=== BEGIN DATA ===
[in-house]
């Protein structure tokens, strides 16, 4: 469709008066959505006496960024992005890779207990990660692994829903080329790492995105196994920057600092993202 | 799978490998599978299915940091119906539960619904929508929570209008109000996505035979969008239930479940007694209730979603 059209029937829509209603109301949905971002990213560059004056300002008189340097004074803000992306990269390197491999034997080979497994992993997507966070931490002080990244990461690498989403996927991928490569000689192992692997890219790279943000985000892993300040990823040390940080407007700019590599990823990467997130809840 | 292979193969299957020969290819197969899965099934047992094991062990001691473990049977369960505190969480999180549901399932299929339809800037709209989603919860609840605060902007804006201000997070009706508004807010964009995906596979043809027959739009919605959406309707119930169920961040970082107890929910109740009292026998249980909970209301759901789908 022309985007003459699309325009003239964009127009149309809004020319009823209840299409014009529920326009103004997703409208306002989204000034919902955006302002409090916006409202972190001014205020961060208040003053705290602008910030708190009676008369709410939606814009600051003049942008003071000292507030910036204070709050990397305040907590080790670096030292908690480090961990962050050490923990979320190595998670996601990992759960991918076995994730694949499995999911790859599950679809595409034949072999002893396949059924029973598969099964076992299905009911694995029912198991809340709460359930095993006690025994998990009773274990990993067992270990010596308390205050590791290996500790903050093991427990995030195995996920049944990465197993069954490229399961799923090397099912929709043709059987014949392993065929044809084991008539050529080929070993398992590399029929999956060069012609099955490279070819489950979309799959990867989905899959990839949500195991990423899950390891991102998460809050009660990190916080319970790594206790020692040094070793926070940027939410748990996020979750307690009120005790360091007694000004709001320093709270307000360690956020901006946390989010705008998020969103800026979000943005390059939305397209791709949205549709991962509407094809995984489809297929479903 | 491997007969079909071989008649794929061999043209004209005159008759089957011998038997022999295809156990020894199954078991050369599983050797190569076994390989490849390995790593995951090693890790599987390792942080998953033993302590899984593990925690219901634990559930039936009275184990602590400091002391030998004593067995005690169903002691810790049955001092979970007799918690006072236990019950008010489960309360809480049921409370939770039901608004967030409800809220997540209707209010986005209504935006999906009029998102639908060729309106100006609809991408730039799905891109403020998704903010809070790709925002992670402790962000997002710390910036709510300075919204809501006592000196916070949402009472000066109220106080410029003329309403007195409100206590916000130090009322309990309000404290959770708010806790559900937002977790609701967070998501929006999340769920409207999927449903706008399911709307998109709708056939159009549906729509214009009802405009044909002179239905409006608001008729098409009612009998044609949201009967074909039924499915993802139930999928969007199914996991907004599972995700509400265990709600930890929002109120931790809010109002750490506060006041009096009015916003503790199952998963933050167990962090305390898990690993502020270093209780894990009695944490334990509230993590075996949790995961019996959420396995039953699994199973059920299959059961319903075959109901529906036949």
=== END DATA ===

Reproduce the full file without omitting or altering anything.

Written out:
[in-house]
């Protein structure tokens, strides 16, 4: 469709008066959505006496960024992005890779207990990660692994829903080329790492995105196994920057600092993202 | 799978490998599978299915940091119906539960619904929508929570209008109000996505035979969008239930479940007694209730979603 059209029937829509209603109301949905971002990213560059004056300002008189340097004074803000992306990269390197491999034997080979497994992993997507966070931490002080990244990461690498989403996927991928490569000689192992692997890219790279943000985000892993300040990823040390940080407007700019590599990823990467997130809840 | 292979193969299957020969290819197969899965099934047992094991062990001691473990049977369960505190969480999180549901399932299929339809800037709209989603919860609840605060902007804006201000997070009706508004807010964009995906596979043809027959739009919605959406309707119930169920961040970082107890929910109740009292026998249980909970209301759901789908 022309985007003459699309325009003239964009127009149309809004020319009823209840299409014009529920326009103004997703409208306002989204000034919902955006302002409090916006409202972190001014205020961060208040003053705290602008910030708190009676008369709410939606814009600051003049942008003071000292507030910036204070709050990397305040907590080790670096030292908690480090961990962050050490923990979320190595998670996601990992759960991918076995994730694949499995999911790859599950679809595409034949072999002893396949059924029973598969099964076992299905009911694995029912198991809340709460359930095993006690025994998990009773274990990993067992270990010596308390205050590791290996500790903050093991427990995030195995996920049944990465197993069954490229399961799923090397099912929709043709059987014949392993065929044809084991008539050529080929070993398992590399029929999956060069012609099955490279070819489950979309799959990867989905899959990839949500195991990423899950390891991102998460809050009660990190916080319970790594206790020692040094070793926070940027939410748990996020979750307690009120005790360091007694000004709001320093709270307000360690956020901006946390989010705008998020969103800026979000943005390059939305397209791709949205549709991962509407094809995984489809297929479903 | 491997007969079909071989008649794929061999043209004209005159008759089957011998038997022999295809156990020894199954078991050369599983050797190569076994390989490849390995790593995951090693890790599987390792942080998953033993302590899984593990925690219901634990559930039936009275184990602590400091002391030998004593067995005690169903002691810790049955001092979970007799918690006072236990019950008010489960309360809480049921409370939770039901608004967030409800809220997540209707209010986005209504935006999906009029998102639908060729309106100006609809991408730039799905891109403020998704903010809070790709925002992670402790962000997002710390910036709510300075919204809501006592000196916070949402009472000066109220106080410029003329309403007195409100206590916000130090009322309990309000404290959770708010806790559900937002977790609701967070998501929006999340769920409207999927449903706008399911709307998109709708056939159009549906729509214009009802405009044909002179239905409006608001008729098409009612009998044609949201009967074909039924499915993802139930999928969007199914996991907004599972995700509400265990709600930890929002109120931790809010109002750490506060006041009096009015916003503790199952998963933050167990962090305390898990690993502020270093209780894990009695944490334990509230993590075996949790995961019996959420396995039953699994199973059920299959059961319903075959109901529906036949």